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  • While the rest of Norfolk slept, we lined up alongside conveyor belts, catching chickens, trussing them up, throwing them in foil trays with a sprig of rosemary for the desperate housewives of Norwich to roast for Sunday lunch.

    On a good night, you'd be put at the end of the line. The chickens came to you already trussed, seasoned, packed and sealed, and you were the lucky one who got to spend 10 hours putting the 2-for-1 Sainsbury sticker on the box. On a bad night, you'd be at the beginning. The unlucky one who stood next to the 80 litre bucket of goo with a syringe, the one who got to spend your 10 hours weighing the birds and injecting the underweight ones – which was most of them.

    Wherever you were in the line though, you spent your 10 hours in cold storage, wearing an incredibly sexy plastic outfit over layers of leggings and vests and tracksuits. Every couple of hours we'd get a break. We'd trudge off to the canteen and share plates of chips drizzled with sachets of mayonnaise and black pepper at 3am. Late mornings were always the worst; those hours winding up to lunchtime for the rest of the world, down to dinner and home time for us.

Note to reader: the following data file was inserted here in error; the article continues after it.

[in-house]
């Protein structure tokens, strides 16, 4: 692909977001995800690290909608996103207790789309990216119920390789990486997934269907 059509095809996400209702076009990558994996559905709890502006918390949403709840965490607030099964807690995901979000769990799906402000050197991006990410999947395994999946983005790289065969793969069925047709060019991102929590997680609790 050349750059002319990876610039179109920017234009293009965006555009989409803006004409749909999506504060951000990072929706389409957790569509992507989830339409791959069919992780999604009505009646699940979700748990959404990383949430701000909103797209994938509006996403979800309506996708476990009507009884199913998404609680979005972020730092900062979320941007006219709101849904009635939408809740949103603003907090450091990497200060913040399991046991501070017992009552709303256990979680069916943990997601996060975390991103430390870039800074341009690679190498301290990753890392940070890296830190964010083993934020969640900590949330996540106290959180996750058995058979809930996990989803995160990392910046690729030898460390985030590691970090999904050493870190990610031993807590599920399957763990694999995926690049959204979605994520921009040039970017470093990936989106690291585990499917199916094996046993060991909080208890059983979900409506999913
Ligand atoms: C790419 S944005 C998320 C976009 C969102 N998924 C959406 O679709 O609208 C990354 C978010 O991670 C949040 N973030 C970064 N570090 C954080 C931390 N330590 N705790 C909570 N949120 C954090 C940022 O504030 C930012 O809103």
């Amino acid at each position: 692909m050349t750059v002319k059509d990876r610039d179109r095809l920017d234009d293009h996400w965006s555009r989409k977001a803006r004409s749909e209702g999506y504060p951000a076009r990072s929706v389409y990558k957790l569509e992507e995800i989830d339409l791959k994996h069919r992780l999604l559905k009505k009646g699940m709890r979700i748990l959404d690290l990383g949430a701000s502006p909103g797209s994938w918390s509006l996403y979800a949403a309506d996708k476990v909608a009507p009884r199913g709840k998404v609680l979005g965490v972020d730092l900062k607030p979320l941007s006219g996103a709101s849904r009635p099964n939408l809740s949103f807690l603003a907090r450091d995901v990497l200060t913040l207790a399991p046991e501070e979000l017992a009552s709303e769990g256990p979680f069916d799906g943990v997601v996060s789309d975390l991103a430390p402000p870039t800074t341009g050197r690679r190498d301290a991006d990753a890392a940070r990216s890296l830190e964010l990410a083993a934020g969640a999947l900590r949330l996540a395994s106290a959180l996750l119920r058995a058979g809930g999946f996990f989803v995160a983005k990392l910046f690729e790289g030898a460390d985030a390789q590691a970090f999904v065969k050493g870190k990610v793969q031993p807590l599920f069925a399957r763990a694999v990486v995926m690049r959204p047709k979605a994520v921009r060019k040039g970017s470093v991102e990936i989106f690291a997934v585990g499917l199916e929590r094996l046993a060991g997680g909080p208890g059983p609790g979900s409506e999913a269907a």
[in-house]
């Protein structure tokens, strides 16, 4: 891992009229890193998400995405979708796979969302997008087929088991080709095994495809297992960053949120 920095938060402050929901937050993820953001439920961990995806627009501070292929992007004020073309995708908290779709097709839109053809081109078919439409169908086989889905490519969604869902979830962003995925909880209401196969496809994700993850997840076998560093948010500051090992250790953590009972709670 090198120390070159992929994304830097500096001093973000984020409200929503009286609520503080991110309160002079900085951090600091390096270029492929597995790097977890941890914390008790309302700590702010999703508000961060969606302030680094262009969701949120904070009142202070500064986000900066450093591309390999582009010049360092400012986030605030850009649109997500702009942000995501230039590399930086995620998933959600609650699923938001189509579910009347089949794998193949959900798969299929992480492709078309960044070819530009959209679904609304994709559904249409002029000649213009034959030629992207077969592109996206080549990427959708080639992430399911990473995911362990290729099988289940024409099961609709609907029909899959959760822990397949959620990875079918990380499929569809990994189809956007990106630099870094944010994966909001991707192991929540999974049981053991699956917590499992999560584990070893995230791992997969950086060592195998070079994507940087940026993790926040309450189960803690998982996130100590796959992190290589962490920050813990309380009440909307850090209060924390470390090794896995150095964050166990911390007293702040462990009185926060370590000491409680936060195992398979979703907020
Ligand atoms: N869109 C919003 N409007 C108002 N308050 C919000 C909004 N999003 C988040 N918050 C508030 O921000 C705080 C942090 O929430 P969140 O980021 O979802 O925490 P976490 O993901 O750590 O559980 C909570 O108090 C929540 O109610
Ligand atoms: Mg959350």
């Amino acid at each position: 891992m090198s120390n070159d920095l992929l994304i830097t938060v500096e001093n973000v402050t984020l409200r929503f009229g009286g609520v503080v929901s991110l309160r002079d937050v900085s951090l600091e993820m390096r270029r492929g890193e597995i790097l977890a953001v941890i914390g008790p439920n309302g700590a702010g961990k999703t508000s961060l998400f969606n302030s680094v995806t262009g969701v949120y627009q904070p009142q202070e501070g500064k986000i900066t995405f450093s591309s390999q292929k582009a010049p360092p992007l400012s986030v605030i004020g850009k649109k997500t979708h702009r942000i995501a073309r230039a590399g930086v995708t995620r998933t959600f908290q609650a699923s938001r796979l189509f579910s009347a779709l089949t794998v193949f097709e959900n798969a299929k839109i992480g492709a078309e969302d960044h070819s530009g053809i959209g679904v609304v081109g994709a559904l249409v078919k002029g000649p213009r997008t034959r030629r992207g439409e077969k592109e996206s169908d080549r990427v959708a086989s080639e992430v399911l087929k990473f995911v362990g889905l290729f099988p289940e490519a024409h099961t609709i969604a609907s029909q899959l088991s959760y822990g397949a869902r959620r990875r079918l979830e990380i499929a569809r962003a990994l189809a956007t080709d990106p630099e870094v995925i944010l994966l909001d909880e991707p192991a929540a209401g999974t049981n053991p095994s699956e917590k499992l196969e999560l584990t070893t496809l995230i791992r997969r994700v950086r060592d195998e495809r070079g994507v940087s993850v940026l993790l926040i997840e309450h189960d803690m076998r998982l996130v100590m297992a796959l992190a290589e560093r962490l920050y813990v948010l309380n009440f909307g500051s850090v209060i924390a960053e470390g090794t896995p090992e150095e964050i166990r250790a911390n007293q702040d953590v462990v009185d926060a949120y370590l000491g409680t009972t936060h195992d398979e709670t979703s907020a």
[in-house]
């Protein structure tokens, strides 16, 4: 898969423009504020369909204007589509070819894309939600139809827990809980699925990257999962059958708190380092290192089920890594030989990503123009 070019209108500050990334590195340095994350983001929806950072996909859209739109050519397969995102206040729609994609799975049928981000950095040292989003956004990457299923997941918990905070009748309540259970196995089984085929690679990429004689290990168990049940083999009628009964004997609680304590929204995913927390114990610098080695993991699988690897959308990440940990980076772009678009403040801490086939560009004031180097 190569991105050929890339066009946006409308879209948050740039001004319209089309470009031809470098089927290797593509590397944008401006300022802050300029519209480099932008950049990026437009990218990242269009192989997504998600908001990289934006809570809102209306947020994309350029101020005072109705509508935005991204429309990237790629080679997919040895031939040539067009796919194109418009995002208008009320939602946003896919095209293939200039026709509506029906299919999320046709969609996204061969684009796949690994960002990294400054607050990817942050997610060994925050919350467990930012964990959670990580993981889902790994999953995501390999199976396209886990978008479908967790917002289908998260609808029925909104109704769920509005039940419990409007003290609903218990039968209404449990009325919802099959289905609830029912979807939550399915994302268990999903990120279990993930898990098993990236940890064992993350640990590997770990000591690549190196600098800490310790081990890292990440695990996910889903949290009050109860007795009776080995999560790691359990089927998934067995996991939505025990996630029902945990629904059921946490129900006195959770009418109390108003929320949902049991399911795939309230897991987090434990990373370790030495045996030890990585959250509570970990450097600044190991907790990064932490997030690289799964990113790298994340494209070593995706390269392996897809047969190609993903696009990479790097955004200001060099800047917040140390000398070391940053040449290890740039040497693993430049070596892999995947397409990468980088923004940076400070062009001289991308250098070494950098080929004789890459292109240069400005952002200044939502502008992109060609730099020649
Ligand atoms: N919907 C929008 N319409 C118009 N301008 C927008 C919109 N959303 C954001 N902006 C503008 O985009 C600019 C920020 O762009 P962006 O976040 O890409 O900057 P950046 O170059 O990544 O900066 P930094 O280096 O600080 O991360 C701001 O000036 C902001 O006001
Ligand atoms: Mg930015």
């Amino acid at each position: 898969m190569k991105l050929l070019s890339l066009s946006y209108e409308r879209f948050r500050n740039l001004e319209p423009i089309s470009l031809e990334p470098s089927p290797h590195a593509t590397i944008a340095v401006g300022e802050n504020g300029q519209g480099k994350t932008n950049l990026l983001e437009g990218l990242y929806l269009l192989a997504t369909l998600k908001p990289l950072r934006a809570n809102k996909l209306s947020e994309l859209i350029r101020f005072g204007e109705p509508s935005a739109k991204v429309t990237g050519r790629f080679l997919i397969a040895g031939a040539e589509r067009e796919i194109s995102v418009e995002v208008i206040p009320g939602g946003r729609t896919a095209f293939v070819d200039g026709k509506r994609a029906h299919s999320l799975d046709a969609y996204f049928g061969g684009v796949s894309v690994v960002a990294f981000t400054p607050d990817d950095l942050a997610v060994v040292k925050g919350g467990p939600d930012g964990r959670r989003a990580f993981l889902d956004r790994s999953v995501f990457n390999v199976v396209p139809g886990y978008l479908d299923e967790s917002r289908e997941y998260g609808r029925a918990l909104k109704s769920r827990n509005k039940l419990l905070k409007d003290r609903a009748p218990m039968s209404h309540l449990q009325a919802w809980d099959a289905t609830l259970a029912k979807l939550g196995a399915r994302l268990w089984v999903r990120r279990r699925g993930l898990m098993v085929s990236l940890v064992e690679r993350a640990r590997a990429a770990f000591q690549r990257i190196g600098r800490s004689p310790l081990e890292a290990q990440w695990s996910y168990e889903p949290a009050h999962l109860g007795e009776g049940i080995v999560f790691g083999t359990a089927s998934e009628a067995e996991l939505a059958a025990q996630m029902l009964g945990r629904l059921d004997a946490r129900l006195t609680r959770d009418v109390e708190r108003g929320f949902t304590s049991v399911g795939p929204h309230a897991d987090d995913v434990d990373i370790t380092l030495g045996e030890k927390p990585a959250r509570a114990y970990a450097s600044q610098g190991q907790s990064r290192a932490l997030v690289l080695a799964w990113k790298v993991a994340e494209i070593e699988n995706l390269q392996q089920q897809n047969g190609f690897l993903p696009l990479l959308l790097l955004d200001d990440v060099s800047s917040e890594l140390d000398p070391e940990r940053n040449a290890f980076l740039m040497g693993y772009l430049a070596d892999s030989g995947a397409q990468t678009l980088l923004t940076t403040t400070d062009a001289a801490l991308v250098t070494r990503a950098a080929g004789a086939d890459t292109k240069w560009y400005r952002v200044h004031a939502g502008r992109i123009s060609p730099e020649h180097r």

We were the contract workers. Travellers, backpackers, students, gap year foreigners who worked just long enough to be able to fund the next trip to Greece or Spain or India. I shared most of my plates of soggy chips with a New Zealander; occasionally the Australian girls would join us. We complained about the work, but never in earnest because for all of us it was a temporary gig. The rest of the chicken factory's staff was permanent. It was 2003, and almost all of them were Kurdish men who had fled Iran or Iraq, seeking jobs and asylum. We backpackers were happy to work on Sundays because it meant double pay, and double pay meant an extra beer in Prague. For them it was a visa, a plane ticket, a life in England for their family still in Iran.

    And for everyone eating their Sunday lunch, it was just chicken.
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